Brief Fact Summary. This case arose from a dispute between a lawyer and a client in which the client sued the lawyer under contract and tort theories.
Synopsis of Rule of Law. "[A] complaint against a lawyer for professional malpractice may be couched in either contract or tort and that recovery may be sought in the alternative."
A plaintiff seeking to recover purely economic losses due to defeated expectations of a commercial bargain cannot recover in tort, regardless of the plaintiff's inability to recover under an action in contract.View Full Point of Law
Issue. Should attorney malpractice cases proceed under a contract or a tort theory?
Held. "[A] complaint against a lawyer for professional malpractice may be couched in either contract or tort and that recovery may be sought in the alternative." The court stated that their "ruling is grounded on historical precedent rather than logic." Also, "[l]ogic may be a face card but custom is a trump." "If something has been handled in a certain way for a long period of time and if people are familiar with the practice and accustomed to its use, it is reasonable to continue with that practice until and unless good cause is shown to change the rule." The court agreed with the reasoning in [Moorman Manufacturing Co. v. National Tank Co.] but did not follow its ruling. It recognized differences between contract and tort law, but specified that its ruling "neither changes the duties a lawyer owes his client, nor does it change the circumstances under which a lawyer may be sued for malpractice, nor does it change the damages recoverable. We merely restate the long standing Illinois practice in this matter.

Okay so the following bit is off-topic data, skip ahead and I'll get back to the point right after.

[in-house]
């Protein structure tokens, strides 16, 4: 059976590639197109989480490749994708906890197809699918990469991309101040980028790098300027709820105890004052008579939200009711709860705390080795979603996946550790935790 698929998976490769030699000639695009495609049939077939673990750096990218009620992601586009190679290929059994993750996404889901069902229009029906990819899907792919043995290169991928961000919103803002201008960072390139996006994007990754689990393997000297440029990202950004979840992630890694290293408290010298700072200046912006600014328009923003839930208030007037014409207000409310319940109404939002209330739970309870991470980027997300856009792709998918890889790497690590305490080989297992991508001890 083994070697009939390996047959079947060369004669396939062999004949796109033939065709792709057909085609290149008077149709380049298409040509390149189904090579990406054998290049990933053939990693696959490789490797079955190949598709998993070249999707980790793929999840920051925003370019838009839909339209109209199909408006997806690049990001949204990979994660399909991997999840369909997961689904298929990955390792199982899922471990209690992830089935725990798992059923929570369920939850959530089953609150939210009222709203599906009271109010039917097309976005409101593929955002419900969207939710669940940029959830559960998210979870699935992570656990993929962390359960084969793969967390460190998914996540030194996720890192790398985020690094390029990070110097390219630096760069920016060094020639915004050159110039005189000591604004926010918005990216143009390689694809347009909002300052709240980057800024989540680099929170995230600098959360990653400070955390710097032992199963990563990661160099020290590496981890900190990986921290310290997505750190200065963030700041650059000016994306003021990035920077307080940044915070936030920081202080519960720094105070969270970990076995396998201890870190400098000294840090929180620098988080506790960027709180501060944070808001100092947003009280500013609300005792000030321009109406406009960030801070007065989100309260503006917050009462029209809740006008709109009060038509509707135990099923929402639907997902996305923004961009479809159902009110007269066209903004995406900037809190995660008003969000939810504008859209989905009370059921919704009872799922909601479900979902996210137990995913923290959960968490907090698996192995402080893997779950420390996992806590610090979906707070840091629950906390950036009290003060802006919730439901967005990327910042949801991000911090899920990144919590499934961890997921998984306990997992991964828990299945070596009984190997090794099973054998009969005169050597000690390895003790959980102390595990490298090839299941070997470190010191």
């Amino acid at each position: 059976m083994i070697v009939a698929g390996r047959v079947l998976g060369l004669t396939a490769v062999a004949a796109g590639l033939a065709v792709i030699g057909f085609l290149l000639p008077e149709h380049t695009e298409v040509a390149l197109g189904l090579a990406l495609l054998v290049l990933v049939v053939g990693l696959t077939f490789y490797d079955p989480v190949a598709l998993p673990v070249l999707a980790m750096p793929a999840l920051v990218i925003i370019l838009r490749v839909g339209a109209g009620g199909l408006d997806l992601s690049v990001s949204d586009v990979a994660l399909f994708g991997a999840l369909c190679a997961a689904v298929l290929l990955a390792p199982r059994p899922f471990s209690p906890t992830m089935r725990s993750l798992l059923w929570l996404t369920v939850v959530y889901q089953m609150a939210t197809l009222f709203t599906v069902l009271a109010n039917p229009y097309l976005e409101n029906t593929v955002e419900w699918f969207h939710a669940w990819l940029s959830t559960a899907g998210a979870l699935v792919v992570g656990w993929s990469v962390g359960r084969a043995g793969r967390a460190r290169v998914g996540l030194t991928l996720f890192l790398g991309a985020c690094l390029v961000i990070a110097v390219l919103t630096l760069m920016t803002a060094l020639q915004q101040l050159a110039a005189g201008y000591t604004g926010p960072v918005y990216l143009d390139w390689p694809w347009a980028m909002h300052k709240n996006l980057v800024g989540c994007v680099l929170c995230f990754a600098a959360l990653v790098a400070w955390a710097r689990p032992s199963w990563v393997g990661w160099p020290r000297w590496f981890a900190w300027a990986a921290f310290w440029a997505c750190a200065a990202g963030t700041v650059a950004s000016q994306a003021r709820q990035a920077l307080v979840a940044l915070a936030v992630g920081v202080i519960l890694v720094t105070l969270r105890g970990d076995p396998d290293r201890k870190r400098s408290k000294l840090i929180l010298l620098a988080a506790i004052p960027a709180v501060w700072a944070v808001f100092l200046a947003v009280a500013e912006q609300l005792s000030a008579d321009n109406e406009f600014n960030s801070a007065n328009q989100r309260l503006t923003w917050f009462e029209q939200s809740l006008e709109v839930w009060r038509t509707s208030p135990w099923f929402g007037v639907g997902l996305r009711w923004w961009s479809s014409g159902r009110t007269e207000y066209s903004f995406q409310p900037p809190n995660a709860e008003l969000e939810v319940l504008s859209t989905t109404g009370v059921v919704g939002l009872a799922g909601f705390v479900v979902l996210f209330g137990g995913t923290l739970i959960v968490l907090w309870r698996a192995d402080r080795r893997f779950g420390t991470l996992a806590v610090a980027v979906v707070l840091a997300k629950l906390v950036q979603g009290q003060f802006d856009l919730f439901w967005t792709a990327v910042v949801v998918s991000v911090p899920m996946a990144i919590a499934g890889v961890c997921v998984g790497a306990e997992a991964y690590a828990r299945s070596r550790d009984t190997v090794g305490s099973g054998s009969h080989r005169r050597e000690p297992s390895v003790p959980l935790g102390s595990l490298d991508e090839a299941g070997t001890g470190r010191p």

Discussion. Although the purposes underlying contract and tort law are different, certain behavior can be prosecuted under both theories.